Pickled onions are a tart and slightly sweet accompaniment to a wide variety of dishes (a perfect match with Mexican cuisine). The cool, pungent crunch adds a crisp fresh taste to carnitas or fish tacos in particular. They take 5 minutes to prep, 30 minutes to marinate, and will keep in the refrigerator for many weeks.
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**Note: This post is by my daughter, Tesla
Pickled Onions as a Side to Mexican Food
A few years ago, freshly out of college, my then-roommate was from Belize. She shared a wonderful dish with me called cochinita pibil, which is a pulled pork dish with an achiote marinade.
After the roommate moved out and took all her Belizean recipes with her, I stumbled upon a recipe for cochinita pibil served with pickled onions.
The recipe for the pickled onions looked easy and sounded like something I would like to eat. I was just starting to learn about cooking my own food and the pickled onions seemed like a perfect entry into a flavorful (but still easy) world of food.
Although that cold winter day was the first time I had pickled something, it was certainly not the last time! See the video below (you tube video) for a detailed ”how-to” and the recipe card for the text form of the recipe.
What to Serve with Pickled Onions?
My family is somewhat notorious for eating the same item for days on end in various ways (aka creative leftover dishes). Pickled onions are the perfect versatile condiment that allow us to change up a dish to become a “new” meal.
Egg salad, beans, salads or any type of sandwich are just a few of the dishes subject to pickled onion additions.
My dad’s favorite “dish” using pickled onions is a sandwich with Miracle Whip, braunschweiger and pickled onions on rye bread. My mom prefers pickled onions on burgers or in a burrito bowl.
For me, it’s a rare day when I have any type of Mexican food without pickled onions. I really love the sweet, cool crunch of the onions in the soft and hot black beans.
I also love the tangy onions in salads (especially a version of this nicoise salad) or in my DIY poke bowls. And of course one of my favorite Mexican dishes that uses pickled onions is Mexican fish tacos.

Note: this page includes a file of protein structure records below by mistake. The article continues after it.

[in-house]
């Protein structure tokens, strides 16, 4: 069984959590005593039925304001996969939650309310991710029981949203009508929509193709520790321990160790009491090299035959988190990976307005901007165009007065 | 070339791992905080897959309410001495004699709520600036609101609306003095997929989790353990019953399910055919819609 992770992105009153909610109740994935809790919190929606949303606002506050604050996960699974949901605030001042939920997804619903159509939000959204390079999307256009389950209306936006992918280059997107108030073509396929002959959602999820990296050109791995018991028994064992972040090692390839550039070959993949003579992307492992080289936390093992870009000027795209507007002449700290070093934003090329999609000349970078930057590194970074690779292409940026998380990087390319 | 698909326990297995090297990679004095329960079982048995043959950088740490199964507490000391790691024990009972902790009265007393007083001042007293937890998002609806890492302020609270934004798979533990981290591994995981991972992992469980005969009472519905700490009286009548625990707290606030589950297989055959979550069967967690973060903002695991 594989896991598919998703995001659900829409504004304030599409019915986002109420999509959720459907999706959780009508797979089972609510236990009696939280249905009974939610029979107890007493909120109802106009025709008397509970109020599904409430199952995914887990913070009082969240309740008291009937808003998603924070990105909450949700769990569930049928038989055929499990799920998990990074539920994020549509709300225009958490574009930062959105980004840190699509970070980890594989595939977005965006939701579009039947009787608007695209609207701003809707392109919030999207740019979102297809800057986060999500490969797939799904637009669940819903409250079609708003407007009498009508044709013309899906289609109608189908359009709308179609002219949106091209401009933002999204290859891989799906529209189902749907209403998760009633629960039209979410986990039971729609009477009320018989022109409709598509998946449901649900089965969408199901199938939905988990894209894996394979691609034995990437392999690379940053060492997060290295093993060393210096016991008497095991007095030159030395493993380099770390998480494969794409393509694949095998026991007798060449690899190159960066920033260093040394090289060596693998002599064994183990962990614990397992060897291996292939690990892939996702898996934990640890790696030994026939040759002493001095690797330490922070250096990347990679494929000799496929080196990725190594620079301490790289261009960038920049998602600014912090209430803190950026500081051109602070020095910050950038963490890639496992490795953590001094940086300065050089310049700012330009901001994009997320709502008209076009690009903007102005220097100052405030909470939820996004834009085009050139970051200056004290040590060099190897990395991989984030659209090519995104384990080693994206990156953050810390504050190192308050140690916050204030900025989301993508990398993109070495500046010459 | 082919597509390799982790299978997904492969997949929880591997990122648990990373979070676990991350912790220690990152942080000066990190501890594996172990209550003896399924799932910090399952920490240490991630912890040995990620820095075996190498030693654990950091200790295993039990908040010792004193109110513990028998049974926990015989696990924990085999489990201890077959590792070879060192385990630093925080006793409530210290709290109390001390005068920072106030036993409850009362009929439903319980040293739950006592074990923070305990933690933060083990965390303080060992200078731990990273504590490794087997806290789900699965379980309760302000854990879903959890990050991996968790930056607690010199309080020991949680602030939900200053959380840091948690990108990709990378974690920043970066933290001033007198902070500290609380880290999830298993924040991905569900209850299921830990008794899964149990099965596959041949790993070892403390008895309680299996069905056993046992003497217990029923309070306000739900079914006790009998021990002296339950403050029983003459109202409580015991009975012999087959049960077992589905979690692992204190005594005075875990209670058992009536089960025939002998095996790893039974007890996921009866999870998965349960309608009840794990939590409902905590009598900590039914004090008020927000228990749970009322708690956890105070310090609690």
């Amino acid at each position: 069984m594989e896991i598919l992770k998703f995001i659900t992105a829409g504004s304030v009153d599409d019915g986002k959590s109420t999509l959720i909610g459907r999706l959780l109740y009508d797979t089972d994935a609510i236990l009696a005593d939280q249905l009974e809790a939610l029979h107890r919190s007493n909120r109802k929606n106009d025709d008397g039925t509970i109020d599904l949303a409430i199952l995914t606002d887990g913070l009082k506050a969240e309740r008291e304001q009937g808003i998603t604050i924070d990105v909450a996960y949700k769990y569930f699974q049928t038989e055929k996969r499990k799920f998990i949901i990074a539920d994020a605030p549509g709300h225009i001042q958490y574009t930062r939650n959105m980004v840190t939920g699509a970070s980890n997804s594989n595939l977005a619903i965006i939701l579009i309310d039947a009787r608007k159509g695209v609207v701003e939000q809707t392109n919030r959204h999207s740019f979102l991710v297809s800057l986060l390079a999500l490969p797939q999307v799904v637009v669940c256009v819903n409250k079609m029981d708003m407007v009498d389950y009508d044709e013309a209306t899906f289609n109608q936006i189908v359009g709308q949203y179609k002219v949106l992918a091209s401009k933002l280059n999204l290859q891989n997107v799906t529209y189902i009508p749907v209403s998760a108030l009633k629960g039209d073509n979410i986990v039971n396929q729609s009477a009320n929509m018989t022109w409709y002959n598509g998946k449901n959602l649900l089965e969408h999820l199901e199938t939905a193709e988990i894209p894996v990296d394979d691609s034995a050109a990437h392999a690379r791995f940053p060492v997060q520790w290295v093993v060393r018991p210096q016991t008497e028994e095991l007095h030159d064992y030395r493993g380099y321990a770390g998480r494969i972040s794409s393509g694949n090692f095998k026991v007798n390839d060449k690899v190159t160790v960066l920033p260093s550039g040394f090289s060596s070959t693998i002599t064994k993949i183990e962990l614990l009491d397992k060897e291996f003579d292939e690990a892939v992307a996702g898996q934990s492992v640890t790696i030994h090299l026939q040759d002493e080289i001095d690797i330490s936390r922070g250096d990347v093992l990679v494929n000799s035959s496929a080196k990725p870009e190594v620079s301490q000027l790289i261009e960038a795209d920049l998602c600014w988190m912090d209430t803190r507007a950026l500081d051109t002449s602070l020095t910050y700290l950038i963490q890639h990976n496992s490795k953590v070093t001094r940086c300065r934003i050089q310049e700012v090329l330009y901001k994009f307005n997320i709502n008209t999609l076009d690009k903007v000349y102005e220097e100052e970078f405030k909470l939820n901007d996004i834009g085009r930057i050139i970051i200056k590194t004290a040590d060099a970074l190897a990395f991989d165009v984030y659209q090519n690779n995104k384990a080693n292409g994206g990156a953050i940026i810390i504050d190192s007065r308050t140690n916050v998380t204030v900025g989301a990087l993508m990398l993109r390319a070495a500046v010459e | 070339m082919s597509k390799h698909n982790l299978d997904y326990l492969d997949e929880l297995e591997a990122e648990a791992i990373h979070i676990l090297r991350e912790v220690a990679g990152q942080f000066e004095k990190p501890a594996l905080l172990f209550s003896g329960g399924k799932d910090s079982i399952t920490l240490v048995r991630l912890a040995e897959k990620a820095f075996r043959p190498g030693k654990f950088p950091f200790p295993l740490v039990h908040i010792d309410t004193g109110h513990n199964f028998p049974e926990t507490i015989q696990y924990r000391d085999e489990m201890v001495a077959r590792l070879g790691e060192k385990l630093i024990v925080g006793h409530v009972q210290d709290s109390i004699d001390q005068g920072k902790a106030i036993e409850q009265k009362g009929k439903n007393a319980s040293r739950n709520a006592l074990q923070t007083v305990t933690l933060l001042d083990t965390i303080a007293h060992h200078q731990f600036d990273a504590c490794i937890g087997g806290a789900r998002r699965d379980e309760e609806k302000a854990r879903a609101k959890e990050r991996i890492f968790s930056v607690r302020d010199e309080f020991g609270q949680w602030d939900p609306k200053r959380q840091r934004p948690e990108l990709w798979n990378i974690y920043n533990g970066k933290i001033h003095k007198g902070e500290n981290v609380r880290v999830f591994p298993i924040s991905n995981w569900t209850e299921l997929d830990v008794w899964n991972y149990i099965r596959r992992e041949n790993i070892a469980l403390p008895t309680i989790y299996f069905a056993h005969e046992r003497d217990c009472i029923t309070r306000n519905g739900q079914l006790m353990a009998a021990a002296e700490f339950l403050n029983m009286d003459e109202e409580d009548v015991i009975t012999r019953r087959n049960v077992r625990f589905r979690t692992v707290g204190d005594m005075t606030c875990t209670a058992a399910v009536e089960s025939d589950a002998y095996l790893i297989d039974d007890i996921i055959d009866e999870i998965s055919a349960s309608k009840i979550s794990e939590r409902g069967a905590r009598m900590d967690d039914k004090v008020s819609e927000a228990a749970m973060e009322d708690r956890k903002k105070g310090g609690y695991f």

However you use them, pickled onions are a slightly sweet, slightly tangy, and definitely delicious addition to any recipe.
What Else is Good Pickled?
After pickling onions, I discovered you can pickle pretty much anything! Our family’s newest favorite pickled item is these pickled beet eggs, but we’ve also made our own kimchi (pickled and fermented cabbage), and even pickled chicken gizzards!
Pickled watermelon rind has recently become very trendy, and I think I’ll try that one next on my pickling journey. I’d also eventually like to try pickling jalapenos.
You don’t have to be too adventurous or an experienced chef to pickle foods, which is the beauty of pickling!
Another benefit of pickling is that pickling is so simple- most of the magic happens after you walk away. Pickling can sometimes take a few days to marinate, so patience and planning are key here.
Are there health benefits to pickling?
There have been many studies on the benefits of pickled or fermented foods to the gut flora suggesting that pickled foods can boost digestion and energy levels.
However, most recipes for pickled foods contain a fair amount of sugar and salt. I’ve read that the process of fermentation and pickling lowers the carbs and impacts of sugar, but I’m not sure how reliable those sources were.
More Methods for Preserving Summer’s Produce:
- Easy Green Tomato Pickles
- Freezing Summer Tomatoes (plus freezer tomato sauce recipe)
- Preserving Fresh Herbs as Herbal Infused Salts
- Freezing Compound Butters made with Fresh Herbs
- Red Pepper & Eggplant Spread for Cheese Trays & Sandwiches
- Homemade Dandelion Jelly
- Salt & Vinegar Cucumber Chips
- How to Make Shrub Syrups (cold process vs. hot)
- Sun dried tomato butter
- Green Tomato kimchi
30-minute Pickled Onions
- 2-3 red onions large onions
- 1.5 Teaspoons whole black peppercorns
- 2 Cups vinegar white wine vinegar or apple cider vinegar
- 2 – 3 Tablespoons sugar
- 3 Teaspoons table salt
- water enough to fill jar
- Peel the onions and cut them in half. Using a sharp knife or a mandolin, thinly slice the onions and place in a large glass jar (or heat proof bowl) with an airtight cover2-3 red onions
- Add the peppercorns to the jar and lightly shake the jar to disperse the peppercorns1.5 Teaspoons whole black peppercorns
- In a small pot, combine the vinegar, sugar, and salt and heat until sugar and salt are dissolved (couple of minutes). Pour into the jar (or a heat proof bowl) with the onions2 Cups vinegar, 2 – 3 Tablespoons sugar, 3 Teaspoons table salt
- Fill the jar with water until the water level reaches the top of the onionswater
- Let sit in room temperature for 30 minutes to an hour and place the extra in the refrigerator for later. Serve immediately, or refrigerate in a sealed container for up to 2 weeks.
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